Benefits from the border

SHS has seen a large amount of immigrants coming to the school. The percent of English Language Learners went up by 3.3 percent just in the past within the past two school years. Now, the need for the knowledge on this topic has risen for some. EL teacher Amy Peddie saw this and wanted to learn more to help her better understand the people around her. She wanted to look for points of connection and places where SHS could collaborate with countries that are on U.S. borders.

The trip was made possible because Peddie applied for and received the  “Lilly Teacher Creativity Grant.” This grant is given to 100 teachers every year, and it’s a way for teachers to renew their love and commitment to teaching. Peddie applied for the grant, not expecting to win, but she did.

After winning the grant, she planned on using it to meet the need of learning about the the immigrant population she works with every day. She hoped to do this by going on a trip to El Paso. She wanted to gain this experience to see how the border worked and how immigrants are affected by it.

To start, Peddie sent out to find teachers who wanted to come and share the experience with her. English teachers Erin Ancelet, Dawn Fowerbaugh and Sarah Gott-Helton, former spanish teacher Patricia O’Connor, math and science teacher Laurel Dienhart and art teacher Kalie Holdren all wanted to go to El Paso to see how the border worked and how the immigrants there were affected by it.

They planned going down to El Paso on June 3 and staying there until June 9, but they did not know what they were getting themselves into.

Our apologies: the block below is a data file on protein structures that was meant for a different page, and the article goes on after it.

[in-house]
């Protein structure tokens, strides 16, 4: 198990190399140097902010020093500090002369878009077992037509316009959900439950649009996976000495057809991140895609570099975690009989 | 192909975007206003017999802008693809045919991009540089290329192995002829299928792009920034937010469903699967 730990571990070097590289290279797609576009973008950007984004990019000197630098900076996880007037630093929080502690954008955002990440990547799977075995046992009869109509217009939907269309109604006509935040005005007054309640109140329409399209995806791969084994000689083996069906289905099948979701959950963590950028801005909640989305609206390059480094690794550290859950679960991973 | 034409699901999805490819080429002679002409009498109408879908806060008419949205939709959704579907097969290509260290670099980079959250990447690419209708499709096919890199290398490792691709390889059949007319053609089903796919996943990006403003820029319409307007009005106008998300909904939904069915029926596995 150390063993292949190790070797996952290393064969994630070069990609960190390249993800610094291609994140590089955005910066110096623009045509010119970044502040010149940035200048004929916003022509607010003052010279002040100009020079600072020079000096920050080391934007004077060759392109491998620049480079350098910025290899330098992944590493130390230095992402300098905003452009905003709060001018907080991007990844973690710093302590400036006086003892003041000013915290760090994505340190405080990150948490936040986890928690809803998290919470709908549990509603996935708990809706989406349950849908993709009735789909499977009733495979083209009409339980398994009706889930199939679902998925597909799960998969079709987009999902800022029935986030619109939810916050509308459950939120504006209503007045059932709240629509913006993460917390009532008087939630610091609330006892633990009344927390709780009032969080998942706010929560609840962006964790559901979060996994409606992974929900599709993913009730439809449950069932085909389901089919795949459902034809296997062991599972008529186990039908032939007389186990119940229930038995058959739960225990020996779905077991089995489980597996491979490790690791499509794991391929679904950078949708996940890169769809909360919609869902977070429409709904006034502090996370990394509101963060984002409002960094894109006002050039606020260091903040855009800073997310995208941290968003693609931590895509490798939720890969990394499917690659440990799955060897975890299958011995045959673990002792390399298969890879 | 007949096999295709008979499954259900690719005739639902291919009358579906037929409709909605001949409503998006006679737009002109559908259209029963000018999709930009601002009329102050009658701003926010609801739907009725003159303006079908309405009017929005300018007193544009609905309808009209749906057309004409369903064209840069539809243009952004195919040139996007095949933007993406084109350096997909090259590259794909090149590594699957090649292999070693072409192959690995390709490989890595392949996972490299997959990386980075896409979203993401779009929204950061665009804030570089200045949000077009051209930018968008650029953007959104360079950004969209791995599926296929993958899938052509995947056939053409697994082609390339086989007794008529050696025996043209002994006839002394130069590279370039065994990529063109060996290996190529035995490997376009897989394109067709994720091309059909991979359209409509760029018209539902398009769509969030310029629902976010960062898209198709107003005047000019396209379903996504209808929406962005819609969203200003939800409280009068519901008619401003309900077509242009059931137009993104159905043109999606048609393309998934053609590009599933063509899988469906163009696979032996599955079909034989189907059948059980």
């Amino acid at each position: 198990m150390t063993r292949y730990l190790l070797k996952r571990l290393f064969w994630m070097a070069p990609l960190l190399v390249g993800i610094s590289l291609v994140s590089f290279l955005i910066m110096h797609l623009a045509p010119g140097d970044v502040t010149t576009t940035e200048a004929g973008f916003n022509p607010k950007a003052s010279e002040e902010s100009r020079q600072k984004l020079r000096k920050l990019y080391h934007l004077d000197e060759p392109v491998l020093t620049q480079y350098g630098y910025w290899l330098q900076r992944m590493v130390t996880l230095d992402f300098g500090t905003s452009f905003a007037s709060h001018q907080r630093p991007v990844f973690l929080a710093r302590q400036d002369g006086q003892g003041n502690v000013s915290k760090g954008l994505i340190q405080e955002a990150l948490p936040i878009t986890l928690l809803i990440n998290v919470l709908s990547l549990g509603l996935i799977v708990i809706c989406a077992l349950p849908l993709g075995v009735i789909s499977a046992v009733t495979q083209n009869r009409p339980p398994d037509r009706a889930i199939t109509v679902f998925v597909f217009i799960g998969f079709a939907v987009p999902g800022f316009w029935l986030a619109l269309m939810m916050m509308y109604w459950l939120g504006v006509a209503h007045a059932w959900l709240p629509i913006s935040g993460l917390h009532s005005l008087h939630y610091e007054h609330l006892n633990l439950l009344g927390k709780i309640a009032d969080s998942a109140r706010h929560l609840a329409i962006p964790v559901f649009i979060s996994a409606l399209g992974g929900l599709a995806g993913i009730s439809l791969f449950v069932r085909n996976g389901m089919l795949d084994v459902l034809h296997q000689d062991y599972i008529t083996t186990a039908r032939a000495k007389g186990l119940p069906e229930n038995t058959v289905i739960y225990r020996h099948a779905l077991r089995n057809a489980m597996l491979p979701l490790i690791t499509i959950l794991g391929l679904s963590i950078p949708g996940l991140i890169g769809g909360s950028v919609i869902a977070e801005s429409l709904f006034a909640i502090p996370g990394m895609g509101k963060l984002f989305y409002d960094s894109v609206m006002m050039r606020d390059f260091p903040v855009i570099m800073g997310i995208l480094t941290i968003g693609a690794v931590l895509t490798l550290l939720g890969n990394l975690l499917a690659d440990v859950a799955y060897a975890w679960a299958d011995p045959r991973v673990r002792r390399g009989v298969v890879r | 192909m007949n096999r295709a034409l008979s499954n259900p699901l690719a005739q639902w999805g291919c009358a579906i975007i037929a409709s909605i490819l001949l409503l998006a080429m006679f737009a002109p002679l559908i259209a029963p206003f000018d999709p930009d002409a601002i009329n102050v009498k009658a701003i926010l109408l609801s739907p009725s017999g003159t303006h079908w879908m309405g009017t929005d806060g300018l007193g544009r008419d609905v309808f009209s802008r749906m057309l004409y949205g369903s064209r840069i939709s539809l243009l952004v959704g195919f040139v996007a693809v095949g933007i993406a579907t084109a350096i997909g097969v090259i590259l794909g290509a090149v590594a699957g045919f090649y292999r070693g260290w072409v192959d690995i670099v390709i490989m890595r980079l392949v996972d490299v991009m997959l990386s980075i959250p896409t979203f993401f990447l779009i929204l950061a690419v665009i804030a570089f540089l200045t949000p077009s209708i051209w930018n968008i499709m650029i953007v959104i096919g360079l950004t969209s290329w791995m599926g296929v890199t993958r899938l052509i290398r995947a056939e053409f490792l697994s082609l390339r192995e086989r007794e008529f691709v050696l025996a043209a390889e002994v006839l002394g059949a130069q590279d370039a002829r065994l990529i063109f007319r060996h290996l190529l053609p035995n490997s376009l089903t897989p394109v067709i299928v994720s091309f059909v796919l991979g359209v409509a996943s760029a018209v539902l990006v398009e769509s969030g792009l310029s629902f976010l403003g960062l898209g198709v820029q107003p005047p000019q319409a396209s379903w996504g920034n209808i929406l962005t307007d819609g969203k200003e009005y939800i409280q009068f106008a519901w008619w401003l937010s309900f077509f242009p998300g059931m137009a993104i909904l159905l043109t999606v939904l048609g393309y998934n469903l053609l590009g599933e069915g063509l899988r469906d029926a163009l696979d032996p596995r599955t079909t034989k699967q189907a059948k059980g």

“We were taking a leap into the unknown.” Peddie said.

While they were near the border, the group saw an Immigration Detention Center. When they visited the center, it was near the time that there was nationwide controversy around the centers’ policies and ethics on separation of children from their parents.

“At the time, while we were down at the shelter, there were families calling the shelter and asking, ‘Where is my son? Where is my daughter?’” Peddie said.

The group also saw many kids coming to the shelter sick. Some were throwing up on the floor and the volunteers gave them Tylenol. It was very obvious to the group that no one was being seen by a doctor.

“There was a woman who was released two days after having a C-section, and so, her 2-day-old baby was in the shelter,” Peddie said.

Every day was a struggle for both the volunteers and the immigrants. It was at least 100 degrees during the day and in the 90s at night. They were sweating constantly. The teachers realized that this was an everyday thing for the people in the shelter.

Most of the families at these places were also very young. The families there could stay up to three days while the workers, who were all unpaid volunteers, tried to find people to sponsor the families and connect them.

Peddie and her group helped the immigrants by cooking them meals, helping to watch and entertain the kids and by giving them some basic necessities, such as clothes, soap and other hygiene items.

“You felt your privilege. In a way you don’t typically always feel, but there you felt it.” Helton said.

Going into the trip, no one expected to experience what they did. They learned that these things were happening for many years, and that it wasn’t something that had just started recently. It was a completely different world to them and they realized that their concept on what happens at the border was completely wrong.

“Up here, we have a really mild concept of what the border is and immigration.” Gott-Helton said. “I feel like in the news sometimes they make it out to be scary or more horrible it is, whereas for people in El Paso, it’s like ‘No not necessarily.’”

They came to see how the border worked and they wanted to rekindle their love for teaching, and how to better understand their students.